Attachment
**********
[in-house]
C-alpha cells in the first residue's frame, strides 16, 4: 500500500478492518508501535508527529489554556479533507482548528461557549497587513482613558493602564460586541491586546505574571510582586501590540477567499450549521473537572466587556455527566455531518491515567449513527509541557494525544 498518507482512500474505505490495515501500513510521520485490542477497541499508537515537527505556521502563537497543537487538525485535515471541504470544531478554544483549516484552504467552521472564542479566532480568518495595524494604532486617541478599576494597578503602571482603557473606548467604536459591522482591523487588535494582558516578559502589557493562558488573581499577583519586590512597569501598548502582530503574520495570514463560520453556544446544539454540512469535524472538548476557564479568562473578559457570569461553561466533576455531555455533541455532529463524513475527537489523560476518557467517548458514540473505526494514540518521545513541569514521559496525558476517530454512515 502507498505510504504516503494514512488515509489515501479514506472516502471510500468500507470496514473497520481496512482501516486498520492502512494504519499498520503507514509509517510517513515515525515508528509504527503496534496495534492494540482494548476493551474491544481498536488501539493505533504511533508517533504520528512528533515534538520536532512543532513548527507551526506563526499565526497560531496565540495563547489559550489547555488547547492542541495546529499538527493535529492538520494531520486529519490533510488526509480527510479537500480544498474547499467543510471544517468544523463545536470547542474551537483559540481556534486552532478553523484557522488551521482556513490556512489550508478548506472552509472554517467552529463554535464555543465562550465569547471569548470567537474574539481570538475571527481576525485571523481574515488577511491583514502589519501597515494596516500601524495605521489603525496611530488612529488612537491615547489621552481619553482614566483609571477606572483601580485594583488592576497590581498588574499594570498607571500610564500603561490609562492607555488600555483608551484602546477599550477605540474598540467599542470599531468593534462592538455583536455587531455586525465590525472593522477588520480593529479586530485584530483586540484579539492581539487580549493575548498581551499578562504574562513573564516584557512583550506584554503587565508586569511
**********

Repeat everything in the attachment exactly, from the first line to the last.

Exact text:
[in-house]
C-alpha cells in the first residue's frame, strides 16, 4: 500500500478492518508501535508527529489554556479533507482548528461557549497587513482613558493602564460586541491586546505574571510582586501590540477567499450549521473537572466587556455527566455531518491515567449513527509541557494525544 498518507482512500474505505490495515501500513510521520485490542477497541499508537515537527505556521502563537497543537487538525485535515471541504470544531478554544483549516484552504467552521472564542479566532480568518495595524494604532486617541478599576494597578503602571482603557473606548467604536459591522482591523487588535494582558516578559502589557493562558488573581499577583519586590512597569501598548502582530503574520495570514463560520453556544446544539454540512469535524472538548476557564479568562473578559457570569461553561466533576455531555455533541455532529463524513475527537489523560476518557467517548458514540473505526494514540518521545513541569514521559496525558476517530454512515 502507498505510504504516503494514512488515509489515501479514506472516502471510500468500507470496514473497520481496512482501516486498520492502512494504519499498520503507514509509517510517513515515525515508528509504527503496534496495534492494540482494548476493551474491544481498536488501539493505533504511533508517533504520528512528533515534538520536532512543532513548527507551526506563526499565526497560531496565540495563547489559550489547555488547547492542541495546529499538527493535529492538520494531520486529519490533510488526509480527510479537500480544498474547499467543510471544517468544523463545536470547542474551537483559540481556534486552532478553523484557522488551521482556513490556512489550508478548506472552509472554517467552529463554535464555543465562550465569547471569548470567537474574539481570538475571527481576525485571523481574515488577511491583514502589519501597515494596516500601524495605521489603525496611530488612529488612537491615547489621552481619553482614566483609571477606572483601580485594583488592576497590581498588574499594570498607571500610564500603561490609562492607555488600555483608551484602546477599550477605540474598540467599542470599531468593534462592538455583536455587531455586525465590525472593522477588520480593529479586530485584530483586540484579539492581539487580549493575548498581551499578562504574562513573564516584557512583550506584554503587565508586569511